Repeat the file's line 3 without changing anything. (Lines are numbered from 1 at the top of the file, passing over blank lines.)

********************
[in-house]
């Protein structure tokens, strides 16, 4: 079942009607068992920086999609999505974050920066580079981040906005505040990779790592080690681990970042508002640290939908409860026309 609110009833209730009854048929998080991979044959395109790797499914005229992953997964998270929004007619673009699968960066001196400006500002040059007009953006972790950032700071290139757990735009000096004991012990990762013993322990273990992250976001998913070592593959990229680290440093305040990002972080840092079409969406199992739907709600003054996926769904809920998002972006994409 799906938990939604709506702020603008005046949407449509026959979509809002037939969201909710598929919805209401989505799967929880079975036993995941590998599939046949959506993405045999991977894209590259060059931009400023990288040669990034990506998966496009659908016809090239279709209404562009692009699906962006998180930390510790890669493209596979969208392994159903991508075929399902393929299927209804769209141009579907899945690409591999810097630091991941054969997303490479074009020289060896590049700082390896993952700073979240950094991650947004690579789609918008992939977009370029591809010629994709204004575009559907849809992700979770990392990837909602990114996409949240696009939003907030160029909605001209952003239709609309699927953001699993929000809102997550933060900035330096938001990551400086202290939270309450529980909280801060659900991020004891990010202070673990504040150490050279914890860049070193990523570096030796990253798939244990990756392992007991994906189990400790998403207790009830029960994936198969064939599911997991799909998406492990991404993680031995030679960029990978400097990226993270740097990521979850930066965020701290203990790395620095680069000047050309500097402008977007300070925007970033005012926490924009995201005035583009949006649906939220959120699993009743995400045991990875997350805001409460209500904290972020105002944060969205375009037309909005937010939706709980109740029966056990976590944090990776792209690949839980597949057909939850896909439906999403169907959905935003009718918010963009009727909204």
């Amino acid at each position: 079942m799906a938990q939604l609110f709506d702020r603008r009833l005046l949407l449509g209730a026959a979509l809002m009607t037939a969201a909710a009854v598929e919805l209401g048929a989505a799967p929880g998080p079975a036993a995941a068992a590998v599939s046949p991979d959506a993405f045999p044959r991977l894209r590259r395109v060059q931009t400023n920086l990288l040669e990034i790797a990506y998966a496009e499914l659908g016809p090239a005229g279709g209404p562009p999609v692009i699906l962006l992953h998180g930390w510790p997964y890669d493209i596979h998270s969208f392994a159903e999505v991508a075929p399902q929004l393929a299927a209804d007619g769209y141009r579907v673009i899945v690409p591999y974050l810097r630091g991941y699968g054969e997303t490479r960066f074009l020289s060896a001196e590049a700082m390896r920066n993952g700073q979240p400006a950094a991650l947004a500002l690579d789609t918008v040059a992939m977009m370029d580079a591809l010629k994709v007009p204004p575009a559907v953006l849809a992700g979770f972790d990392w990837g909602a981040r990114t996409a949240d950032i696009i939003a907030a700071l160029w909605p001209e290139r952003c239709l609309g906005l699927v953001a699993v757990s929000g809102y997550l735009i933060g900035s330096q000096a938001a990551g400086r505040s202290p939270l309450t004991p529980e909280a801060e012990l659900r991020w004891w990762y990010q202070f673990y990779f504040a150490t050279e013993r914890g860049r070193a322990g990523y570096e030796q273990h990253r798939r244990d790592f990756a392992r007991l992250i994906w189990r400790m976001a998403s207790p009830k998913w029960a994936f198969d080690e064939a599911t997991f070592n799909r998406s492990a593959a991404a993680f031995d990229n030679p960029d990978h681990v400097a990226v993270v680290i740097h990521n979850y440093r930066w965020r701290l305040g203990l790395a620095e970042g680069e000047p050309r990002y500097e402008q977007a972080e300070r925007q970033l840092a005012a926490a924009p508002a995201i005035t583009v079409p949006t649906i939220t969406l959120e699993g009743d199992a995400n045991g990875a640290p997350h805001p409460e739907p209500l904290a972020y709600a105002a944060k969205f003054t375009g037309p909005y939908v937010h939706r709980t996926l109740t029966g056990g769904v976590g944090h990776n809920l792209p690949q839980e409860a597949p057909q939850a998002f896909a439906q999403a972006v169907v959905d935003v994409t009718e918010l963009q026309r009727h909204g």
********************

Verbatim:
């Amino acid at each position: 079942m799906a938990q939604l609110f709506d702020r603008r009833l005046l949407l449509g209730a026959a979509l809002m009607t037939a969201a909710a009854v598929e919805l209401g048929a989505a799967p929880g998080p079975a036993a995941a068992a590998v599939s046949p991979d959506a993405f045999p044959r991977l894209r590259r395109v060059q931009t400023n920086l990288l040669e990034i790797a990506y998966a496009e499914l659908g016809p090239a005229g279709g209404p562009p999609v692009i699906l962006l992953h998180g930390w510790p997964y890669d493209i596979h998270s969208f392994a159903e999505v991508a075929p399902q929004l393929a299927a209804d007619g769209y141009r579907v673009i899945v690409p591999y974050l810097r630091g991941y699968g054969e997303t490479r960066f074009l020289s060896a001196e590049a700082m390896r920066n993952g700073q979240p400006a950094a991650l947004a500002l690579d789609t918008v040059a992939m977009m370029d580079a591809l010629k994709v007009p204004p575009a559907v953006l849809a992700g979770f972790d990392w990837g909602a981040r990114t996409a949240d950032i696009i939003a907030a700071l160029w909605p001209e290139r952003c239709l609309g906005l699927v953001a699993v757990s929000g809102y997550l735009i933060g900035s330096q000096a938001a990551g400086r505040s202290p939270l309450t004991p529980e909280a801060e012990l659900r991020w004891w990762y990010q202070f673990y990779f504040a150490t050279e013993r914890g860049r070193a322990g990523y570096e030796q273990h990253r798939r244990d790592f990756a392992r007991l992250i994906w189990r400790m976001a998403s207790p009830k998913w029960a994936f198969d080690e064939a599911t997991f070592n799909r998406s492990a593959a991404a993680f031995d990229n030679p960029d990978h681990v400097a990226v993270v680290i740097h990521n979850y440093r930066w965020r701290l305040g203990l790395a620095e970042g680069e000047p050309r990002y500097e402008q977007a972080e300070r925007q970033l840092a005012a926490a924009p508002a995201i005035t583009v079409p949006t649906i939220t969406l959120e699993g009743d199992a995400n045991g990875a640290p997350h805001p409460e739907p209500l904290a972020y709600a105002a944060k969205f003054t375009g037309p909005y939908v937010h939706r709980t996926l109740t029966g056990g769904v976590g944090h990776n809920l792209p690949q839980e409860a597949p057909q939850a998002f896909a439906q999403a972006v169907v959905d935003v994409t009718e918010l963009q026309r009727h909204g």